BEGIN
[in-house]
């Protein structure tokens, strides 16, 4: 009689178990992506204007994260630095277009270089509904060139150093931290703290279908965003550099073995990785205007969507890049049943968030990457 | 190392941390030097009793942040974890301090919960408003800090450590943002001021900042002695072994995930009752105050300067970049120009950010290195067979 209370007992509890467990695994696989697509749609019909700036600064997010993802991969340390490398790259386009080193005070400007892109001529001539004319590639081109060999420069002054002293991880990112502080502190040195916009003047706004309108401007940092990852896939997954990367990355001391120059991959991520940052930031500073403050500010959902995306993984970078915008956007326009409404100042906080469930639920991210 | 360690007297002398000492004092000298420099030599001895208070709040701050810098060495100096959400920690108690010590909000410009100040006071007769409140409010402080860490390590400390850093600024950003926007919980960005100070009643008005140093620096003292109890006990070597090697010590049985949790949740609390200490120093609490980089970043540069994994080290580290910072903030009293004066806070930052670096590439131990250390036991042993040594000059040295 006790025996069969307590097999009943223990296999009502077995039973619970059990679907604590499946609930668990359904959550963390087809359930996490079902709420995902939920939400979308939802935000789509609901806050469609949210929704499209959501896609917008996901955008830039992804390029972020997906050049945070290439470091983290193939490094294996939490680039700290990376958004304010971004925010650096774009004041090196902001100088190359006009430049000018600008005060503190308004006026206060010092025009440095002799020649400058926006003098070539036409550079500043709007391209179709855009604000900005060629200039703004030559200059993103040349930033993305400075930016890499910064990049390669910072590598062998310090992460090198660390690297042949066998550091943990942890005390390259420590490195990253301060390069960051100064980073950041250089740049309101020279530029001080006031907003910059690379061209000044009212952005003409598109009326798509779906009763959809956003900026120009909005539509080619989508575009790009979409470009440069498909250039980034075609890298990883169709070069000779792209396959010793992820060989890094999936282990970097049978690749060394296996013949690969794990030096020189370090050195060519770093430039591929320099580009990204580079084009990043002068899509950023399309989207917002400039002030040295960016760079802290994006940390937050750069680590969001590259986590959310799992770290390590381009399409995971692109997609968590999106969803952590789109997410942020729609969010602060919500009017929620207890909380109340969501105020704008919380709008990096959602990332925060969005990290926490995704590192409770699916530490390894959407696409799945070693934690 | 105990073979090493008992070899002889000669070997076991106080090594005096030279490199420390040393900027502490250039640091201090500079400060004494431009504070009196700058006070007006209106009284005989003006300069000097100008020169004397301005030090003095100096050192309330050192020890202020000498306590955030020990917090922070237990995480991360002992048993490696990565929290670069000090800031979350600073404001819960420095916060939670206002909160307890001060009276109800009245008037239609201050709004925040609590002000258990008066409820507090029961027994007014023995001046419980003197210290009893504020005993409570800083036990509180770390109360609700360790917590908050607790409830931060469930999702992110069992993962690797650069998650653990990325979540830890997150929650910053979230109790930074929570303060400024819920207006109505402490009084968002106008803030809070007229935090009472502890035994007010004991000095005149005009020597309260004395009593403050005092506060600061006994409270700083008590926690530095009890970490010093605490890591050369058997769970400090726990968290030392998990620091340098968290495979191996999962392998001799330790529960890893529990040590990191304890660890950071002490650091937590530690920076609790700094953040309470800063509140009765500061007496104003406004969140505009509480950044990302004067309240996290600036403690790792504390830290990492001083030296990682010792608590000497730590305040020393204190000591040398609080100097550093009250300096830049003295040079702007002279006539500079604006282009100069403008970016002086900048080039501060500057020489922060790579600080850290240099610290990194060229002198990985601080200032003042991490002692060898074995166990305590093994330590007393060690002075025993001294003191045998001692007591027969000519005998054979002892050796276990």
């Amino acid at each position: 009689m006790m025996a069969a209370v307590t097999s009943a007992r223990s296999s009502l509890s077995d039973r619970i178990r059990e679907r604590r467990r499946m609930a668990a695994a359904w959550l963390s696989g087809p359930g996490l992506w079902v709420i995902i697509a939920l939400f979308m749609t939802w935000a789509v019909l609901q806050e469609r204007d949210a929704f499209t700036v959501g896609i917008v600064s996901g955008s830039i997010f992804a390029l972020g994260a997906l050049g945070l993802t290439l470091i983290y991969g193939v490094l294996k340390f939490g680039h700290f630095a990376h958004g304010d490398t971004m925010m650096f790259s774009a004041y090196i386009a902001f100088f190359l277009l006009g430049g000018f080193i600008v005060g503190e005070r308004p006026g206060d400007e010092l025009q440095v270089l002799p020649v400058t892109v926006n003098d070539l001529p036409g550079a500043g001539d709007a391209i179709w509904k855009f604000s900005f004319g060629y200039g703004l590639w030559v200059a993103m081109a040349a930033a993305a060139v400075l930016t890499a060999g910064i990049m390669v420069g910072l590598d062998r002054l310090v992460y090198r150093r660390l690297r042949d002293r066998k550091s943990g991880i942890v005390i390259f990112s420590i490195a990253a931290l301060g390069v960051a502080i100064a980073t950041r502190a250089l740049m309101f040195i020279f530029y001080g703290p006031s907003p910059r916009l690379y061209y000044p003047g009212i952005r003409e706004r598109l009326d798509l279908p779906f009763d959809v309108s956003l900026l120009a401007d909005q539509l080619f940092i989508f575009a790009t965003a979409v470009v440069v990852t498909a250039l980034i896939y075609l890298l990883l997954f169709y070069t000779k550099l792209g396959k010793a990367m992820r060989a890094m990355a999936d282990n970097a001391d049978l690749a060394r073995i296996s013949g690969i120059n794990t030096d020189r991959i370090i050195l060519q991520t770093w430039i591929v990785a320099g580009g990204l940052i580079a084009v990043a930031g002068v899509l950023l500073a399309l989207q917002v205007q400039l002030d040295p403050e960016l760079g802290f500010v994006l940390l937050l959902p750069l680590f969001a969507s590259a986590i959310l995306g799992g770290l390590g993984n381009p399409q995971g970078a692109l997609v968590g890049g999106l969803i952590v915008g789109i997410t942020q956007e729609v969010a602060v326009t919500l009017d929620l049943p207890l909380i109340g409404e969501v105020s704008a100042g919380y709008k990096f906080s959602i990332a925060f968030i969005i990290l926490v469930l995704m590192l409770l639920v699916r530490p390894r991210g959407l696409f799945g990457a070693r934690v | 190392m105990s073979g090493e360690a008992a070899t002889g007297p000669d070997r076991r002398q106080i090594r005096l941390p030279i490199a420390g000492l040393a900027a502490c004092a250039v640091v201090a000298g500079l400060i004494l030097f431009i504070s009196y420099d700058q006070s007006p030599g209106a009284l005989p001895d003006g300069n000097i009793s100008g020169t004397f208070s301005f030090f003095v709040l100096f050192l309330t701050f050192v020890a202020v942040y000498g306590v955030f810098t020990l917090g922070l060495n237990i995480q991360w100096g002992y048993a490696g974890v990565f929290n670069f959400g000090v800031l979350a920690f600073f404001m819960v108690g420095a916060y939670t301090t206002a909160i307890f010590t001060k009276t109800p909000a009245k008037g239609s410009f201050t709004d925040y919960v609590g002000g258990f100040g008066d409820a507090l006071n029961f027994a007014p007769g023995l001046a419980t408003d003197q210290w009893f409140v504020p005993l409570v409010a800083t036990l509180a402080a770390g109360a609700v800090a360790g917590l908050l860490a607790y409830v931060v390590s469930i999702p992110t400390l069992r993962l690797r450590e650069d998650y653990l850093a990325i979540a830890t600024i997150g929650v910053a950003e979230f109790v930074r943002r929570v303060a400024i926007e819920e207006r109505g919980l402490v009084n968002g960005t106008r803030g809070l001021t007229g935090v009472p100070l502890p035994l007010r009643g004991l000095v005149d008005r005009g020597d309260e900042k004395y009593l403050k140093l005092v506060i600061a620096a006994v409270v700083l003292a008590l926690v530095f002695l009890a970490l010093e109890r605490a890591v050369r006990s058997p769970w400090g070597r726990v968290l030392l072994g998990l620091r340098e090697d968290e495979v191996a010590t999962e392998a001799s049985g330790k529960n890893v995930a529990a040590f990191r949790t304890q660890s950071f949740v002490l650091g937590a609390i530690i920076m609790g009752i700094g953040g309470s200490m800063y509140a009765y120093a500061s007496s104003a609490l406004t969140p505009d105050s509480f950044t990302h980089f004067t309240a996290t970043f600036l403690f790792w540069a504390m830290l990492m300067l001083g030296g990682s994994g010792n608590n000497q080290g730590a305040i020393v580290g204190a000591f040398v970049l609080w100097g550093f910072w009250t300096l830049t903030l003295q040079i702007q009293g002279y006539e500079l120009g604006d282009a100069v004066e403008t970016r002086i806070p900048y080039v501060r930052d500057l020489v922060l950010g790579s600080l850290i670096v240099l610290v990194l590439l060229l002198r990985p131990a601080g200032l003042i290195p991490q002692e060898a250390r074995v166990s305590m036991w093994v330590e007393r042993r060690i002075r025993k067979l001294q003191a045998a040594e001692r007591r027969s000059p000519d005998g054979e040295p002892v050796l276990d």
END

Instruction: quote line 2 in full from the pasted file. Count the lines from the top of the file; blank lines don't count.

């Protein structure tokens, strides 16, 4: 009689178990992506204007994260630095277009270089509904060139150093931290703290279908965003550099073995990785205007969507890049049943968030990457 | 190392941390030097009793942040974890301090919960408003800090450590943002001021900042002695072994995930009752105050300067970049120009950010290195067979 209370007992509890467990695994696989697509749609019909700036600064997010993802991969340390490398790259386009080193005070400007892109001529001539004319590639081109060999420069002054002293991880990112502080502190040195916009003047706004309108401007940092990852896939997954990367990355001391120059991959991520940052930031500073403050500010959902995306993984970078915008956007326009409404100042906080469930639920991210 | 360690007297002398000492004092000298420099030599001895208070709040701050810098060495100096959400920690108690010590909000410009100040006071007769409140409010402080860490390590400390850093600024950003926007919980960005100070009643008005140093620096003292109890006990070597090697010590049985949790949740609390200490120093609490980089970043540069994994080290580290910072903030009293004066806070930052670096590439131990250390036991042993040594000059040295 006790025996069969307590097999009943223990296999009502077995039973619970059990679907604590499946609930668990359904959550963390087809359930996490079902709420995902939920939400979308939802935000789509609901806050469609949210929704499209959501896609917008996901955008830039992804390029972020997906050049945070290439470091983290193939490094294996939490680039700290990376958004304010971004925010650096774009004041090196902001100088190359006009430049000018600008005060503190308004006026206060010092025009440095002799020649400058926006003098070539036409550079500043709007391209179709855009604000900005060629200039703004030559200059993103040349930033993305400075930016890499910064990049390669910072590598062998310090992460090198660390690297042949066998550091943990942890005390390259420590490195990253301060390069960051100064980073950041250089740049309101020279530029001080006031907003910059690379061209000044009212952005003409598109009326798509779906009763959809956003900026120009909005539509080619989508575009790009979409470009440069498909250039980034075609890298990883169709070069000779792209396959010793992820060989890094999936282990970097049978690749060394296996013949690969794990030096020189370090050195060519770093430039591929320099580009990204580079084009990043002068899509950023399309989207917002400039002030040295960016760079802290994006940390937050750069680590969001590259986590959310799992770290390590381009399409995971692109997609968590999106969803952590789109997410942020729609969010602060919500009017929620207890909380109340969501105020704008919380709008990096959602990332925060969005990290926490995704590192409770699916530490390894959407696409799945070693934690 | 105990073979090493008992070899002889000669070997076991106080090594005096030279490199420390040393900027502490250039640091201090500079400060004494431009504070009196700058006070007006209106009284005989003006300069000097100008020169004397301005030090003095100096050192309330050192020890202020000498306590955030020990917090922070237990995480991360002992048993490696990565929290670069000090800031979350600073404001819960420095916060939670206002909160307890001060009276109800009245008037239609201050709004925040609590002000258990008066409820507090029961027994007014023995001046419980003197210290009893504020005993409570800083036990509180770390109360609700360790917590908050607790409830931060469930999702992110069992993962690797650069998650653990990325979540830890997150929650910053979230109790930074929570303060400024819920207006109505402490009084968002106008803030809070007229935090009472502890035994007010004991000095005149005009020597309260004395009593403050005092506060600061006994409270700083008590926690530095009890970490010093605490890591050369058997769970400090726990968290030392998990620091340098968290495979191996999962392998001799330790529960890893529990040590990191304890660890950071002490650091937590530690920076609790700094953040309470800063509140009765500061007496104003406004969140505009509480950044990302004067309240996290600036403690790792504390830290990492001083030296990682010792608590000497730590305040020393204190000591040398609080100097550093009250300096830049003295040079702007002279006539500079604006282009100069403008970016002086900048080039501060500057020489922060790579600080850290240099610290990194060229002198990985601080200032003042991490002692060898074995166990305590093994330590007393060690002075025993001294003191045998001692007591027969000519005998054979002892050796276990």